After careful dissection, the colon was divided equally into five segments from the proximal to the distal end. A third of each segment was fixed in 10% formalin, dehydrated in increasing concentrations of ethanol and embedded in paraffin. The other segments were preserved at -80 °C for subsequent RNA extraction. Tissue sections (3 μm) were stained using hematoxylin/eosin (HE) and examined under the microscope (Olympus BX51 microscope, Tokyo, Japan). For immunohistochemistry analysis, tissue sections were incubated in citrate buffer (0.01 mol/L, pH 6.0) at 95 °C-100 °C for 10 min in a water bath for antigen retrieval. The sections were allowed to cool to room temperature. The sections were then incubated in 3% H2O2 for 10 min and in 3% bovine serum albumin for 30 min at room temperature followed by overnight incubation at 4 °C with rabbit anti-YKL-40 antibody (1:70, PL Laboratories, British Columbia, Canada). The sections were then washed with PBS and incubated with peroxidase-marked secondary antibody for 1 h at room temperature. The immunoreaction product was detected using 3,3’-diaminobenzidinetetrahydrochloride (DAB) (ZSGB-Bio, Beijing, China) and examined under a microscope.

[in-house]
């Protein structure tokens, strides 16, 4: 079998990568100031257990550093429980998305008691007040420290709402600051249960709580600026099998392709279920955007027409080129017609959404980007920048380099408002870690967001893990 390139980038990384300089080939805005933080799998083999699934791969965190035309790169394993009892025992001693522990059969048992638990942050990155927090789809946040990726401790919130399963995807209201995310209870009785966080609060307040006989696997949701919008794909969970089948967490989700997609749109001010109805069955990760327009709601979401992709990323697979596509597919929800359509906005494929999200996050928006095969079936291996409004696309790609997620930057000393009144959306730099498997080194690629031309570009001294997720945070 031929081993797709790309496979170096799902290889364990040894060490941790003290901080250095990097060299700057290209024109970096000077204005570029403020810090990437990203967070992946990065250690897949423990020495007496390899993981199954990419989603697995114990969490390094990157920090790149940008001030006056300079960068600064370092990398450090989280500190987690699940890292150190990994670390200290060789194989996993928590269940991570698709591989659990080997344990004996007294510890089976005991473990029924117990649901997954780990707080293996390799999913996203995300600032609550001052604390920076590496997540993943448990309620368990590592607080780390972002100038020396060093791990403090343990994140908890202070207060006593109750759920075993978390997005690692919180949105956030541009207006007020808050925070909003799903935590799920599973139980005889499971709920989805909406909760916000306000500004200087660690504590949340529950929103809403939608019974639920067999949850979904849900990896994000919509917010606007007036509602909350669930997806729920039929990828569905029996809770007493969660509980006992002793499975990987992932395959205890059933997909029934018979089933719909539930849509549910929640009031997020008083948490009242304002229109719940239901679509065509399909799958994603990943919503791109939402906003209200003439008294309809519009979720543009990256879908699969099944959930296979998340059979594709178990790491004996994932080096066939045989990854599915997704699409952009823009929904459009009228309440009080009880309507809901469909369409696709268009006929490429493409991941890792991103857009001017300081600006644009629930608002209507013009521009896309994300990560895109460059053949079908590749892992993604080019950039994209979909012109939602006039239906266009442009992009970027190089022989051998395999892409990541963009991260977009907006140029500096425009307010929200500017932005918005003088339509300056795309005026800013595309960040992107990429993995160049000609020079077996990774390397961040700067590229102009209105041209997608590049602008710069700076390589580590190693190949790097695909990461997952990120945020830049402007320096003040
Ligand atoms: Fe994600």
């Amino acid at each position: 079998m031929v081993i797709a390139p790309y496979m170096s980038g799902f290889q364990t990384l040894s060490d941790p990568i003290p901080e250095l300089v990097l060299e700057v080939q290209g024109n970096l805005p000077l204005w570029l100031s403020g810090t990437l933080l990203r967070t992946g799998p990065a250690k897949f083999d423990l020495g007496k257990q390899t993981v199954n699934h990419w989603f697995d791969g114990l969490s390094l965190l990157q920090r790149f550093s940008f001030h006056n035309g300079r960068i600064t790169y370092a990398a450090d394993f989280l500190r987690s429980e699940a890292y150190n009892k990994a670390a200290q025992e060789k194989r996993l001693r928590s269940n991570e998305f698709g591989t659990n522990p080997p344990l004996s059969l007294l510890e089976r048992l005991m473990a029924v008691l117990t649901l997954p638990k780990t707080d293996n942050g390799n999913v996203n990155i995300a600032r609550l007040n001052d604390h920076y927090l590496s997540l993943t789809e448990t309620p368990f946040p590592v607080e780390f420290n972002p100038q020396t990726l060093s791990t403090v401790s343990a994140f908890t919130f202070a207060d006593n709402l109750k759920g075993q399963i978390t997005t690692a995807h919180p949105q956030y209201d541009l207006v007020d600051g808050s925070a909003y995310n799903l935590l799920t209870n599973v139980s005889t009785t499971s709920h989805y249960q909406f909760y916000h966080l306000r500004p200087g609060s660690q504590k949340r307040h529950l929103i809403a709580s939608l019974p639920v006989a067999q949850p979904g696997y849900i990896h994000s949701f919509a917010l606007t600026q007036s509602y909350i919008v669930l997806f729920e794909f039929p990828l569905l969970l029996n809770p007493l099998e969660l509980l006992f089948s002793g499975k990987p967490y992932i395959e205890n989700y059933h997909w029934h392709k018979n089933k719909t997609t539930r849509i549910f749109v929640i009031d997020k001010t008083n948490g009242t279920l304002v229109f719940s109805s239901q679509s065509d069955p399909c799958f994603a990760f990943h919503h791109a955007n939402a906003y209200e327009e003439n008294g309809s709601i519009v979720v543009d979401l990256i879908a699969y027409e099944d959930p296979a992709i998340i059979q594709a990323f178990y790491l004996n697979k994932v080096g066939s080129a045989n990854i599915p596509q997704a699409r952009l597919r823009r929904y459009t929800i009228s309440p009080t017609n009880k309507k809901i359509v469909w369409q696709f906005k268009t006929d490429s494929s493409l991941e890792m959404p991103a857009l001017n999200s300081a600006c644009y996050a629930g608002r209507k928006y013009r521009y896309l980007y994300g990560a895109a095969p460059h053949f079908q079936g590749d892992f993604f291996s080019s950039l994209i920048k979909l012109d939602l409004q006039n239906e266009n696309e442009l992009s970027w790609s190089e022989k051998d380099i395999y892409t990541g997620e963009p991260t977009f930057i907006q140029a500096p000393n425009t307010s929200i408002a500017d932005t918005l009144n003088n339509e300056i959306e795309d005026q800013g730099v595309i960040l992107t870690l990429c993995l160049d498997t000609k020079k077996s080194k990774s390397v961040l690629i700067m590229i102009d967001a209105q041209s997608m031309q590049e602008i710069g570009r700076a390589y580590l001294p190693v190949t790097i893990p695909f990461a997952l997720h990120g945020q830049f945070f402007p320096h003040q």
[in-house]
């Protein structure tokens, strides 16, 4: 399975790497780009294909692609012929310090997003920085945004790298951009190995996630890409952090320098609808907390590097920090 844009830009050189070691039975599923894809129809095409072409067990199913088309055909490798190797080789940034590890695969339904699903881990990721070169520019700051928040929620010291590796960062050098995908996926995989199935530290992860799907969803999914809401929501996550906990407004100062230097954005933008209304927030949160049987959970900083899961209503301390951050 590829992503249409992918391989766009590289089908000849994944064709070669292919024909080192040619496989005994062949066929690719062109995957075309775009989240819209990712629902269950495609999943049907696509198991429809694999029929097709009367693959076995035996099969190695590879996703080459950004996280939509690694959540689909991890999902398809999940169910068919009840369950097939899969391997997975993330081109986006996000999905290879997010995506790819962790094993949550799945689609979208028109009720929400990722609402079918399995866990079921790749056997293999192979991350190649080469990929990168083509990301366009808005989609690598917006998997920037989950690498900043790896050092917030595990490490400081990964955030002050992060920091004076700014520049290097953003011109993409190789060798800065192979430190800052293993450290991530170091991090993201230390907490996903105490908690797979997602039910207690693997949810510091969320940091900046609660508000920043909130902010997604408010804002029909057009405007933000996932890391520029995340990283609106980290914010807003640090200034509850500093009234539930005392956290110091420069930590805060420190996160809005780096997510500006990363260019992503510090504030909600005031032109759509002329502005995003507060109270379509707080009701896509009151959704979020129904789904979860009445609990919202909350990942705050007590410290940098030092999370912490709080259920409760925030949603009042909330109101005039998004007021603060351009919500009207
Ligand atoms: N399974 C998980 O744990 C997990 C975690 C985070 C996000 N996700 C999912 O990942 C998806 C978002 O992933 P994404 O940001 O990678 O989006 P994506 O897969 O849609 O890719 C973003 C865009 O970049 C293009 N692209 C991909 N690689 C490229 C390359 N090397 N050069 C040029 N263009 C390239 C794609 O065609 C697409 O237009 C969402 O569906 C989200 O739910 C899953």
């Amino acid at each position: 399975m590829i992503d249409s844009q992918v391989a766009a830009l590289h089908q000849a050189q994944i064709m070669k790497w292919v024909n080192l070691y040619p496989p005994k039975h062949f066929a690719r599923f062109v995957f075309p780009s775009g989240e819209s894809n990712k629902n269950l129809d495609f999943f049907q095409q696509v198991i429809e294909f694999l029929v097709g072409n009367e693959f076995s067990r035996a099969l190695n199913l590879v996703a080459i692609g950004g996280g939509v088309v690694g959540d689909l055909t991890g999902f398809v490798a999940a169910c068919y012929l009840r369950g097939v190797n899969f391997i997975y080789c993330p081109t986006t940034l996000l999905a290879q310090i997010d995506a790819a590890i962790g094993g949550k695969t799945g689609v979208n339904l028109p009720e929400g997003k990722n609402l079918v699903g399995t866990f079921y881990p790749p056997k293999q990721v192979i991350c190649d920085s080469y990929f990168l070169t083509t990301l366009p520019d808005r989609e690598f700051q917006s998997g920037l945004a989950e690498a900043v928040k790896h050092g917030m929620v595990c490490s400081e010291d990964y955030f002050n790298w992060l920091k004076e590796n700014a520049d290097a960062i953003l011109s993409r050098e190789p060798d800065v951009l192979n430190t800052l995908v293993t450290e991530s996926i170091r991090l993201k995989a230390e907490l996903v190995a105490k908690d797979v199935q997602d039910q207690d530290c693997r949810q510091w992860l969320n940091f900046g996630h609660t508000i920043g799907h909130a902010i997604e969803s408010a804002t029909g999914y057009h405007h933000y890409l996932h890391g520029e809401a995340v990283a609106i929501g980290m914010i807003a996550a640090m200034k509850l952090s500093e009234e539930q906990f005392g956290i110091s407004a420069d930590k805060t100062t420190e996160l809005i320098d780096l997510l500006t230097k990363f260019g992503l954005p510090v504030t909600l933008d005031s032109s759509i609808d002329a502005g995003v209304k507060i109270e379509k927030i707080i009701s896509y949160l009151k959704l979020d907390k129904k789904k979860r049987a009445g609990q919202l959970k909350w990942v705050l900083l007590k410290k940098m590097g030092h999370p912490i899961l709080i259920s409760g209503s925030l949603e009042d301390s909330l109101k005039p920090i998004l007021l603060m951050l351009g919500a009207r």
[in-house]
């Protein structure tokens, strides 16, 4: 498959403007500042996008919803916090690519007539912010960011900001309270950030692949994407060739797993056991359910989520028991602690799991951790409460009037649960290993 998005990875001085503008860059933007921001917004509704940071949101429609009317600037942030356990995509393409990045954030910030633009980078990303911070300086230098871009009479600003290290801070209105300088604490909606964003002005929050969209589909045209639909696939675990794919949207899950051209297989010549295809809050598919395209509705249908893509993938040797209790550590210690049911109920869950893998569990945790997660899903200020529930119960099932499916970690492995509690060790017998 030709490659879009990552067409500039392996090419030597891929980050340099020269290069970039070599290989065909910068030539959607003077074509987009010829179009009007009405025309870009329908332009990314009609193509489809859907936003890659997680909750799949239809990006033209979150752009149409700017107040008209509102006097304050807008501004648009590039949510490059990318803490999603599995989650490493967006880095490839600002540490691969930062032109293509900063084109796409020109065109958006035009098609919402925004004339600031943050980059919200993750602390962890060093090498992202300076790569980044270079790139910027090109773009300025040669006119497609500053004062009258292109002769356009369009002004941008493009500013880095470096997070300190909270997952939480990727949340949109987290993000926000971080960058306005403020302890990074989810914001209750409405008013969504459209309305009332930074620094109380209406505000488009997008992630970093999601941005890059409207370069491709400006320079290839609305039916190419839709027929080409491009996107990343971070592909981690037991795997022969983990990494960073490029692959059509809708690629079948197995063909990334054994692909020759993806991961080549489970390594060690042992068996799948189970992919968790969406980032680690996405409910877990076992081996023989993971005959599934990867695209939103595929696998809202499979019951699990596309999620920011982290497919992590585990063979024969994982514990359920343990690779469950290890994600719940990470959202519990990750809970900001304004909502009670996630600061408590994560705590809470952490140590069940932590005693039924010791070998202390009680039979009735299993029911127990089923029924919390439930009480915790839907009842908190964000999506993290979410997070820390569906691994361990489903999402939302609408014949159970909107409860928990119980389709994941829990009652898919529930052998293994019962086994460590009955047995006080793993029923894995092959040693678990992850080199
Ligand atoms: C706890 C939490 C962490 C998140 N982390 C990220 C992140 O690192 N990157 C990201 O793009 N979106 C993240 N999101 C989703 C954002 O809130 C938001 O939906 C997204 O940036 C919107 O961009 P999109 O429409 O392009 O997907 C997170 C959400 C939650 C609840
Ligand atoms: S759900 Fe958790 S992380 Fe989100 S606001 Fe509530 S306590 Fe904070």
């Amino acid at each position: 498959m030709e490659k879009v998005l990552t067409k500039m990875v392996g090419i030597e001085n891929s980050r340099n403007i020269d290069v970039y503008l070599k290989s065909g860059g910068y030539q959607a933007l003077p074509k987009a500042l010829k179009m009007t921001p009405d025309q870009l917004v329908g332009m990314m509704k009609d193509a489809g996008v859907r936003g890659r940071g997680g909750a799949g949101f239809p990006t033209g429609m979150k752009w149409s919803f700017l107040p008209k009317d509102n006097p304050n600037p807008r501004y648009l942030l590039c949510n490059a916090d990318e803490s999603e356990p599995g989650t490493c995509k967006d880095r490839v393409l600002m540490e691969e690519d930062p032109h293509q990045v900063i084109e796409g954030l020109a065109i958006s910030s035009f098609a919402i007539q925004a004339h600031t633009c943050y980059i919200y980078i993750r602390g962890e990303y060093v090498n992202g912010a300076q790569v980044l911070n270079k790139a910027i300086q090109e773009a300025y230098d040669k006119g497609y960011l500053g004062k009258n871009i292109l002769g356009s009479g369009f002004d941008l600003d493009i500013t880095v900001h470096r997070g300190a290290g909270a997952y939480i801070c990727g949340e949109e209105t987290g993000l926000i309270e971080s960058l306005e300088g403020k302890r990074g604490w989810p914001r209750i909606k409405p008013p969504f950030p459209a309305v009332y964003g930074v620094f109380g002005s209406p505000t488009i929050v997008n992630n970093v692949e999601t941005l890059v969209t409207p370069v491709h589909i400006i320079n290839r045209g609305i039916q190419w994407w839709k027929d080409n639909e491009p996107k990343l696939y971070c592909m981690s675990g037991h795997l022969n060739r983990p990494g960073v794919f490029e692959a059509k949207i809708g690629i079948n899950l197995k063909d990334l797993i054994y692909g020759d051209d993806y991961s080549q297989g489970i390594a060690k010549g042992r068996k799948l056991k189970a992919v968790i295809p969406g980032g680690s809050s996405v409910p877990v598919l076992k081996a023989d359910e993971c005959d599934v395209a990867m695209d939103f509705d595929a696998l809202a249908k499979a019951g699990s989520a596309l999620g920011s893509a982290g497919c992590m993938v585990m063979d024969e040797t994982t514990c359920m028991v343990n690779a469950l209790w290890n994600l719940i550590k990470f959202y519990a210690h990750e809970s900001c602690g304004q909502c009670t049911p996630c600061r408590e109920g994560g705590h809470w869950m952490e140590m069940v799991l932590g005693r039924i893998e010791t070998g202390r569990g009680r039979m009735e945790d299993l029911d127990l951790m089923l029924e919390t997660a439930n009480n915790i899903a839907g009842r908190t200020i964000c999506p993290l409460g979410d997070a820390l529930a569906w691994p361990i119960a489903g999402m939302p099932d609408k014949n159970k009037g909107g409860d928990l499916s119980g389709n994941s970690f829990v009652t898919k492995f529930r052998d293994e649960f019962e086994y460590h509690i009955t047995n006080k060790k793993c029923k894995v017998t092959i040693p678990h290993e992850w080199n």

Real-time quantitative PCR

RNA was isolated using RNAiso Plus reagent (TaKaRa, Dalian, China), and RNA (1 μg) was reverse transcribed for synthesis of the first cDNA strand according to the manufacturer’s protocol. Real-time quantitative (Q)-PCR analyses were performed with the SYBR Green I Master and the LC480 thermal cycler quantitative PCR machine (Roche Diagnostics, Switzerland). Pairs of primers for mouse CHI3L1 (forward: 5’-GTACAAGCTGGTCTGCTACT-3’, reverse: 5’-GTTGGAGGCAATCTCGGAAA-3’) and mouse β-actin (forward: 5’-GTGGGCCGCTCTAGGCACCA-3’, reverse: 5’-CGGTTGGCCTTAGGGTTCAGGGG-3’) were used[6].

Immunofluorescent assay for 8-hydroxyguanine